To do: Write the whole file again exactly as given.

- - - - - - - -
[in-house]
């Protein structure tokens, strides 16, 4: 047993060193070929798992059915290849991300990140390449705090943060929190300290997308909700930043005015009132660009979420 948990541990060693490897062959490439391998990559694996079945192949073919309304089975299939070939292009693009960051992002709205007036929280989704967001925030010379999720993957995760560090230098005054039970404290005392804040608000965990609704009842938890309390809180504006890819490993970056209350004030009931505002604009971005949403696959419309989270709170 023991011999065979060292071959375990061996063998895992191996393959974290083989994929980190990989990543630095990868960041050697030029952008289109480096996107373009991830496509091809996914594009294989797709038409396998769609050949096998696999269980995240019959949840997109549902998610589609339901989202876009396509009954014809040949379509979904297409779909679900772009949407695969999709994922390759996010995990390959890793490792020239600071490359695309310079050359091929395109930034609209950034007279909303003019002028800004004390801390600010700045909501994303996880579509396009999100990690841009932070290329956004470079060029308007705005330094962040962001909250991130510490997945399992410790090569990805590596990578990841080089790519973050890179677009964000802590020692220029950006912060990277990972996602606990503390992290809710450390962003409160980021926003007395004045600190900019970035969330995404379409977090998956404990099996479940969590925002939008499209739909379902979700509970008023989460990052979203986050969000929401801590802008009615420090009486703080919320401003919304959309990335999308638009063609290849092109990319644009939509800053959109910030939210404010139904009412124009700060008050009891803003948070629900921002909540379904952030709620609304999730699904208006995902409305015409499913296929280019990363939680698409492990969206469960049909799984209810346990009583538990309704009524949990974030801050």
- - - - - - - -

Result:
[in-house]
């Protein structure tokens, strides 16, 4: 047993060193070929798992059915290849991300990140390449705090943060929190300290997308909700930043005015009132660009979420 948990541990060693490897062959490439391998990559694996079945192949073919309304089975299939070939292009693009960051992002709205007036929280989704967001925030010379999720993957995760560090230098005054039970404290005392804040608000965990609704009842938890309390809180504006890819490993970056209350004030009931505002604009971005949403696959419309989270709170 023991011999065979060292071959375990061996063998895992191996393959974290083989994929980190990989990543630095990868960041050697030029952008289109480096996107373009991830496509091809996914594009294989797709038409396998769609050949096998696999269980995240019959949840997109549902998610589609339901989202876009396509009954014809040949379509979904297409779909679900772009949407695969999709994922390759996010995990390959890793490792020239600071490359695309310079050359091929395109930034609209950034007279909303003019002028800004004390801390600010700045909501994303996880579509396009999100990690841009932070290329956004470079060029308007705005330094962040962001909250991130510490997945399992410790090569990805590596990578990841080089790519973050890179677009964000802590020692220029950006912060990277990972996602606990503390992290809710450390962003409160980021926003007395004045600190900019970035969330995404379409977090998956404990099996479940969590925002939008499209739909379902979700509970008023989460990052979203986050969000929401801590802008009615420090009486703080919320401003919304959309990335999308638009063609290849092109990319644009939509800053959109910030939210404010139904009412124009700060008050009891803003948070629900921002909540379904952030709620609304999730699904208006995902409305015409499913296929280019990363939680698409492990969206469960049909799984209810346990009583538990309704009524949990974030801050």